This review may contain spoilers.
“Game of Thrones” gives us another moving example of why it and the books it’s based on are so popular — even a villain can be hero.
Jaime Lannister (Nikolaj Coster-Waldau), now in custody of Roose Bolton (Michael McElhatton) at Harrenhal, reveals to Brienne of Tarth (Gwendoline Christie) that his execution of the mad king actually saved King’s Landing and its residents from complete destruction. We’ve always suspected that Jamie slaying the Targaryen king — it earned him the nickname of Kingslayer — was a sensible act, but to discover the full gravity of it is compelling. Even Brienne was dumbfounded.
And Jaime’s distain for Ned Stark (Sean Bean) grows clearer. In Ned’s eye, Jamie had turned on a king he had sworn to protect; the oath, especially for a knight, is all important, after all. But the king was a madman, too far gone to care about anything other than seeing his people and the city burn. Keeping an oath in such a case presents a serious moral dilemma. Ned could never digest that. The decision was a no-brainer for Jamie, yet in the aftermath of the killing he chose pride over pleading his case.
In fact, acts of judgment were a theme in this episode. For Robb Stark (Richard Madden), the murder of two Lannister children by Rickard Karstark (John Stahl) forced him into a nightmarish scenario. Although Karstark, who is a key commander in the Stark army, found that the murders had helped satisfy his need for revenge against the Lannisters for their part in the deaths of his own two sons, the killings ignored Robb’s intentions of keeping them as bargaining chips. Letting Karstark off too lightly was a dishonor to the Stark name in Robb’s eyes; so, taking a cue from his honor-obsessed father, Robb executes Karstark.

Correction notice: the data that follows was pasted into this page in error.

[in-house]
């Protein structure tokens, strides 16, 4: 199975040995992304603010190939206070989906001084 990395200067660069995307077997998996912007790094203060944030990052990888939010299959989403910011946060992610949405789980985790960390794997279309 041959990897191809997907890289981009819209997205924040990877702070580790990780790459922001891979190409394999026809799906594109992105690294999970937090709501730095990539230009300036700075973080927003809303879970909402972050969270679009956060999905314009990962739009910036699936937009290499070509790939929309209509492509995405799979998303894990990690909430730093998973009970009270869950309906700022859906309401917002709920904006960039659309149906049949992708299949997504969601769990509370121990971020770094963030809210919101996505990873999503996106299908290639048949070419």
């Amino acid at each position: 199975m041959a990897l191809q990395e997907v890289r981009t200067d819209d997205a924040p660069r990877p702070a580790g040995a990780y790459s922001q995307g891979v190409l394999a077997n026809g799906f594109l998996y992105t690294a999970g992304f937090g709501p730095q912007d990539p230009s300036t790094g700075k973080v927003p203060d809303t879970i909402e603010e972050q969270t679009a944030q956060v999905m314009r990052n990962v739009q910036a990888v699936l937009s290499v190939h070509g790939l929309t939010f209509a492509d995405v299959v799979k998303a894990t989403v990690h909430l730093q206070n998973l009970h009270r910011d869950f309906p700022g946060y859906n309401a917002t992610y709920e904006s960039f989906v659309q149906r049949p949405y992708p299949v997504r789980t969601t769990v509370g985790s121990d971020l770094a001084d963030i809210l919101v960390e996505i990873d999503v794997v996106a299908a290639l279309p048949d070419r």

The Karstark men, of course, see little justice in Robb’s beheading of their leader. They abandon their duties, which reduces the size of Robb’s force by half. It’s a blow that leaves Robb with one choice: to seek out House Frey for help. However, that presents a problem, as Robb had sworn to take a Frey for a wife and then failed to keep his word.
Judgment also follows Sandor “The Hound” Clegane (Rory McCann), who is sentenced by the Brotherhood Without Banners to fight their leader, Beric Dondarrion (Richard Dormer), to prove his innocence. Once again, the mysteries of the Lord of Light emerge with eye-popping results as Thoros of Myr (Paul Kaye) — a red priest like Melisandre (Carice van Houten) — resurrects Dondarrion after The Hound kills him. And much to Arya Stark’s (Maisie Williams) horror, Clegane is set free, having supposedly proved his innocence through trial by combat.
Lastly, who will marry Sansa Stark (Sophie Turner) continues to be a hot topic in King’s Landing, with the Tyrells, the Lannisters and Petyr “Littlefinger” Baelish (Aidan Gillen) vying for the inside track. But it’s Tywin Lannister’s (Charles Dance) intentions for her that is the true shocker.
POINTS OF INTEREST
1. Gendry Waters (Joe Dempsie) chooses to serve the Brotherhood Without Banners, leaving Arya, who has already lost Hot Pie (Ben Hawkey) as a companion, to proceed friendless on her journey home.
2. Jon Snow (Kit Harington) and Ygritte (Rose Leslie) finally get frisky, thanks in part to a cozy cave with an inviting hot spring. This intensification of their relationship should be a dramatic test of Jon’s loyalty to the Night’s Watch. Can he turn his back on the wildlings now?